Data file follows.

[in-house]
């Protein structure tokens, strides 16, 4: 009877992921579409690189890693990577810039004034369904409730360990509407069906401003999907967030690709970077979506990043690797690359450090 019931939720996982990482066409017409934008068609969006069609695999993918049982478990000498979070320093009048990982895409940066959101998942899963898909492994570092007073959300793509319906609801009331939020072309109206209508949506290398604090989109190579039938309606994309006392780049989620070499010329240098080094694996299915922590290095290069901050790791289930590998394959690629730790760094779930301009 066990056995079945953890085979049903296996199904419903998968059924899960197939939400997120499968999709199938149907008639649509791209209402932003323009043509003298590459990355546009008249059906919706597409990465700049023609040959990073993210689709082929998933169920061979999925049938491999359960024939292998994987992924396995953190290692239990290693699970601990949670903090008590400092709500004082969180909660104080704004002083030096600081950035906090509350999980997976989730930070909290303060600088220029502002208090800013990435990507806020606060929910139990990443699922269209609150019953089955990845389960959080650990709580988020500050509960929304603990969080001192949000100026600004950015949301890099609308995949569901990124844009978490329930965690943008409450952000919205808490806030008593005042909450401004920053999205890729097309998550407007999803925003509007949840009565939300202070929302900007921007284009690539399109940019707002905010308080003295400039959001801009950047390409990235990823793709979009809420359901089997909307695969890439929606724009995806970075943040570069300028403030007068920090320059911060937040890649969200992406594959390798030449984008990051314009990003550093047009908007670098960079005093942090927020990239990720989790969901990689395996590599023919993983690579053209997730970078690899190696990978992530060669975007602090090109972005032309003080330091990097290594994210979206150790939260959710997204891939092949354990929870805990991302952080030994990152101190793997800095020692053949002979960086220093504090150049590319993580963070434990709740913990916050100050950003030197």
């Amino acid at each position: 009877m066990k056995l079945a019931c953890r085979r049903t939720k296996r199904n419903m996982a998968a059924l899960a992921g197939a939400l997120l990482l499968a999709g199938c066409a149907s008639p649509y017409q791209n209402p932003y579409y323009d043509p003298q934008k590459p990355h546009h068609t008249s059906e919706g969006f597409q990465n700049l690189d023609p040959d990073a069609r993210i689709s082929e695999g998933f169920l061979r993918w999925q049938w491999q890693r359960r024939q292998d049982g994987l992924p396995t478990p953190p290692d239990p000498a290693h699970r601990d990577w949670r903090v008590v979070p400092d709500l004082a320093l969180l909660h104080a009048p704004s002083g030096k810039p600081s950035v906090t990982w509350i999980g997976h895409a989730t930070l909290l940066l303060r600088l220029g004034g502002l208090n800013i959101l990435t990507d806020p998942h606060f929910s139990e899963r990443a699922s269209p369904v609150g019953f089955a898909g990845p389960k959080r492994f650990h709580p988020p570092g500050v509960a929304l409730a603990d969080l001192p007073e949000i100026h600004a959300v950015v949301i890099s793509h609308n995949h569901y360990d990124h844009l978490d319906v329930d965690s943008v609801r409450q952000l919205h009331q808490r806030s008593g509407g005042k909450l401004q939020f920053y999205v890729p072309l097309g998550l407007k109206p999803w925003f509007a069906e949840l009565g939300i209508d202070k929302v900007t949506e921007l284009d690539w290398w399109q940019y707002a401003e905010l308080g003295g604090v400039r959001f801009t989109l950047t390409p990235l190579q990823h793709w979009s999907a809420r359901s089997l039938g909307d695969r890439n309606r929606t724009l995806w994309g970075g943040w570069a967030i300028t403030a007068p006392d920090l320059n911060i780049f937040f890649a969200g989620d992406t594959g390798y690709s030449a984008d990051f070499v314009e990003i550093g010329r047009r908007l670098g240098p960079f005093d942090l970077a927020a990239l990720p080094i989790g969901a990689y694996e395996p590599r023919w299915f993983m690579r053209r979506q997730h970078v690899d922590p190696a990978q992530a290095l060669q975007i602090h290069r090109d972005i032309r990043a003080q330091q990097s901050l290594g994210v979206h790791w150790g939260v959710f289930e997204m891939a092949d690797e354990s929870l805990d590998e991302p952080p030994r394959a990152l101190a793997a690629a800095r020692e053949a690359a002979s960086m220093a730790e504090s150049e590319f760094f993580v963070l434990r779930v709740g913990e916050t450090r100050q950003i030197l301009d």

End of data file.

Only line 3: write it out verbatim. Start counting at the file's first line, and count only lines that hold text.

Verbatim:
């Amino acid at each position: 009877m066990k056995l079945a019931c953890r085979r049903t939720k296996r199904n419903m996982a998968a059924l899960a992921g197939a939400l997120l990482l499968a999709g199938c066409a149907s008639p649509y017409q791209n209402p932003y579409y323009d043509p003298q934008k590459p990355h546009h068609t008249s059906e919706g969006f597409q990465n700049l690189d023609p040959d990073a069609r993210i689709s082929e695999g998933f169920l061979r993918w999925q049938w491999q890693r359960r024939q292998d049982g994987l992924p396995t478990p953190p290692d239990p000498a290693h699970r601990d990577w949670r903090v008590v979070p400092d709500l004082a320093l969180l909660h104080a009048p704004s002083g030096k810039p600081s950035v906090t990982w509350i999980g997976h895409a989730t930070l909290l940066l303060r600088l220029g004034g502002l208090n800013i959101l990435t990507d806020p998942h606060f929910s139990e899963r990443a699922s269209p369904v609150g019953f089955a898909g990845p389960k959080r492994f650990h709580p988020p570092g500050v509960a929304l409730a603990d969080l001192p007073e949000i100026h600004a959300v950015v949301i890099s793509h609308n995949h569901y360990d990124h844009l978490d319906v329930d965690s943008v609801r409450q952000l919205h009331q808490r806030s008593g509407g005042k909450l401004q939020f920053y999205v890729p072309l097309g998550l407007k109206p999803w925003f509007a069906e949840l009565g939300i209508d202070k929302v900007t949506e921007l284009d690539w290398w399109q940019y707002a401003e905010l308080g003295g604090v400039r959001f801009t989109l950047t390409p990235l190579q990823h793709w979009s999907a809420r359901s089997l039938g909307d695969r890439n309606r929606t724009l995806w994309g970075g943040w570069a967030i300028t403030a007068p006392d920090l320059n911060i780049f937040f890649a969200g989620d992406t594959g390798y690709s030449a984008d990051f070499v314009e990003i550093g010329r047009r908007l670098g240098p960079f005093d942090l970077a927020a990239l990720p080094i989790g969901a990689y694996e395996p590599r023919w299915f993983m690579r053209r979506q997730h970078v690899d922590p190696a990978q992530a290095l060669q975007i602090h290069r090109d972005i032309r990043a003080q330091q990097s901050l290594g994210v979206h790791w150790g939260v959710f289930e997204m891939a092949d690797e354990s929870l805990d590998e991302p952080p030994r394959a990152l101190a793997a690629a800095r020692e053949a690359a002979s960086m220093a730790e504090s150049e590319f760094f993580v963070l434990r779930v709740g913990e916050t450090r100050q950003i030197l301009d």